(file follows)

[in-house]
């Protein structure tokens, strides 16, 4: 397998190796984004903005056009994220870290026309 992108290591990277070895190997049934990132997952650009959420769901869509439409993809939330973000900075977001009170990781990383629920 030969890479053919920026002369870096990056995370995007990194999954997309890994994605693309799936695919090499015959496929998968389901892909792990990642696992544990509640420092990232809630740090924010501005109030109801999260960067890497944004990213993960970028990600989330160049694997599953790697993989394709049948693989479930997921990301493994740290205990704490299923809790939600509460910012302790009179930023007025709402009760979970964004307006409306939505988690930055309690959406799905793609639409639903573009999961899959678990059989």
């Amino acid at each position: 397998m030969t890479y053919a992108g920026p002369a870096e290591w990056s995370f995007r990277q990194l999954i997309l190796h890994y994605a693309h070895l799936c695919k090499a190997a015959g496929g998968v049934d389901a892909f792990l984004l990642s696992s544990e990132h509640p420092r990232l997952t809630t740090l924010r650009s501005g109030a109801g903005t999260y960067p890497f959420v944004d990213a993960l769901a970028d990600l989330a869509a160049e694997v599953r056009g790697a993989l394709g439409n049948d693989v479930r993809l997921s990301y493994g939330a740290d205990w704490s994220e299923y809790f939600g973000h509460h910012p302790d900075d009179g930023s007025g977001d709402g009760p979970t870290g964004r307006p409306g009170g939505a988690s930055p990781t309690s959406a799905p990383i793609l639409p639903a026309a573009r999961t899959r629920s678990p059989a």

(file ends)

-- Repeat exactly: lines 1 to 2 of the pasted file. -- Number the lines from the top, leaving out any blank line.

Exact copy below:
[in-house]
């Protein structure tokens, strides 16, 4: 397998190796984004903005056009994220870290026309 992108290591990277070895190997049934990132997952650009959420769901869509439409993809939330973000900075977001009170990781990383629920 030969890479053919920026002369870096990056995370995007990194999954997309890994994605693309799936695919090499015959496929998968389901892909792990990642696992544990509640420092990232809630740090924010501005109030109801999260960067890497944004990213993960970028990600989330160049694997599953790697993989394709049948693989479930997921990301493994740290205990704490299923809790939600509460910012302790009179930023007025709402009760979970964004307006409306939505988690930055309690959406799905793609639409639903573009999961899959678990059989």